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Howard Faculty Demand New President

Howard Faculty Demand New President
Faculty Senate Council says fiscal mismanagement is hurting the academic quality of the university.
By Dianne Hayes

Howard University President H. Patrick Swygert’s attempt late
last month to assuage faculty members who have called for his ouster seems to have failed, as they continue to call for a new president to lead the private, historically Black university.

Despite a cordial, long-awaited meeting with Swygert, the Faculty Senate Council says Swygert’s fiscal mismanagement is hurting the academic quality of the Washington, D.C. school, long a top producer of Black doctorates.   

Prior to the late March meeting, the Council, which represents more than 1,000 professors, voted 16 to 2 with one abstention to send a letter to the board of trustees documenting what they described as a “state of crisis, the nature of which threatens the stability and character of the institution.”

The letter, obtained by Diverse, states, “Not only have the faculty lost confidence in the ability of President Swygert to lead this university, but more importantly, the faculty have exhausted their patience and seek to end what has become an intolerable condition of incompetence and dysfunction at the highest level.”

Although Swygert addressed some of the issues faculty members raised, he failed to sway their resolve in seeing him removed from office. 

“The meeting ended with strong agreements among the Council that the president’s response to its request for a search for a new president was not compelling and failed to evoke strong support anywhere within the Council, and that this request was well founded and served the best interests of the Howard community,” says Dr. Taft Broome, an
at-large member of the Council.

However, the president’s office sounded a more optimistic tone. Swygert and provost Richard A. English, who attended the meeting, “were very pleased with the constructive dialogue that occurred,” according to a statement issued by Swygert’s office.

Faculty became frustrated because Swygert had not honored previous meeting requests, and overall morale was low and patience was running out.

“It was long in the making,” says Dr. Theodore Bremner, chair of the faculty senate. “The Council had authorized me to request a meeting with the president to discuss matters of governance brought by one school and one college.

The president did not respond.

We felt we needed to take more decisive action. The earlier letter dealt more with governance issues. The last failure to meet precipitated this letter. The Council felt they had enough.”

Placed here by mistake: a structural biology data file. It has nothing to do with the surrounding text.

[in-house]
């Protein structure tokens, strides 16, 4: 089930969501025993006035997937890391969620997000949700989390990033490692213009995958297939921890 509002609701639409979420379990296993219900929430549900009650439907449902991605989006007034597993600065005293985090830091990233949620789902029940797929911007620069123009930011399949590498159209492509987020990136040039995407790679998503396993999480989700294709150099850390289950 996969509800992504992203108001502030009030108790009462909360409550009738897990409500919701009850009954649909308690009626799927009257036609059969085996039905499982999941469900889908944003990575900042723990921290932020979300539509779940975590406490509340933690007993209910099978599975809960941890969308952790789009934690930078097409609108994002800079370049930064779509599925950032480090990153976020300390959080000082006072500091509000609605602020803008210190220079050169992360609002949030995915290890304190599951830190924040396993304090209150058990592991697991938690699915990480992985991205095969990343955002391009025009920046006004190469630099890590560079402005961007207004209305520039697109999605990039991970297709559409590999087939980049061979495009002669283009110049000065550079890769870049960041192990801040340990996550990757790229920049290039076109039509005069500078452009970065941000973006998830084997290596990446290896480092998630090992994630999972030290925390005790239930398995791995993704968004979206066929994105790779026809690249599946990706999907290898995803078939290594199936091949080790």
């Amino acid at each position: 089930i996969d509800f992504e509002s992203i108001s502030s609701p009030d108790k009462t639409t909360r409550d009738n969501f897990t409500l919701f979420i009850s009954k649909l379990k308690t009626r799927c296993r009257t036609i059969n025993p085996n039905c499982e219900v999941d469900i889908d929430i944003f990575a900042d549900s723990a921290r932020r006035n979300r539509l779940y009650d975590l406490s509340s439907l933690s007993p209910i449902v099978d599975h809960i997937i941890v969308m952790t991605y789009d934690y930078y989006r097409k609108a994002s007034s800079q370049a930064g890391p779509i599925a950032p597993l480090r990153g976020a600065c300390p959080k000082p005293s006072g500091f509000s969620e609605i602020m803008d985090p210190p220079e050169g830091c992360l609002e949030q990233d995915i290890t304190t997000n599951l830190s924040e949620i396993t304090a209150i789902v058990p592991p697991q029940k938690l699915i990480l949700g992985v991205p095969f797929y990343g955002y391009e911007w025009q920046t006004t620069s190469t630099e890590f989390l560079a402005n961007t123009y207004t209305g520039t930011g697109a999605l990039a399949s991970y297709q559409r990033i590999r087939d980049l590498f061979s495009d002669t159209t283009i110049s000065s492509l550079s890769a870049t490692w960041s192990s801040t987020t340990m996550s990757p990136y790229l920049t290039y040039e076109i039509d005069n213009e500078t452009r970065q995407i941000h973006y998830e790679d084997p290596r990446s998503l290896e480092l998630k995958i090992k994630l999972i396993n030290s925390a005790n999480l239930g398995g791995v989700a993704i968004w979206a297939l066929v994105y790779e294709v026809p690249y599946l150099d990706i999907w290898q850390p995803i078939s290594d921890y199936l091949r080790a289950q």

Bremner describes previous meetings with Swygert as cordial, but noted “nothing was accomplished.”

Among the concerns cited by the faculty is an audit report issued in March from the National Science Foundation Office of Inspector General criticizing Howard’s management of grant money. For example, the report cites difficulty in verifying whether the $12.3 million Howard says it contributed in shared costs to NSF-funded projects between 2000 to 2004 actually benefited the intended projects. The university’s largest source of revenue is the federal government.

Howard’s teaching hospital has been the center of controversy, including a recent $20 million lawsuit filed by the family of a retired New York Times reporter who was beaten during a mugging, but failed to receive prompt treatment because hospital emergency room workers believed he was drunk. The hospital may also be fined by the District Health Department for storing in its morgue the unclaimed remains of 25 babies, some dating back to 2003.

Plans for the hospital are still fluid, as a proposal by the city and Howard to jointly build a $400 million medical center fell through after two years of planning. While Swygert pushed the project with university trustees, public scrutiny of the project raised questions about the health of the existing hospital and its university oversight.

While Swygert is celebrating the success of meeting a $250 million fundraising goal a year early, disgruntled faculty say they are not seeing change come quick enough.

The Division of Nursing faces losing its accreditation and being placed on probation for a second time because of the program’s shortcomings. Early last month, nurses set to graduate walked out of an exam to raise concerns that the department had inadequately prepared them for the test. According to reports, students said they felt uncomfortable taking the second Leadership and Management exam for the semester since issues raised about the first exam were still unresolved.

Swygert, a former president of the University at Albany, State University of New York who earned his bachelor’s and law degree from Howard, has said he will not resign. He answered the faculty letter by telling the Washington Post, “I think it clearly demonstrates how democratic and how open the university is and how free the faculty is to express opinions.”

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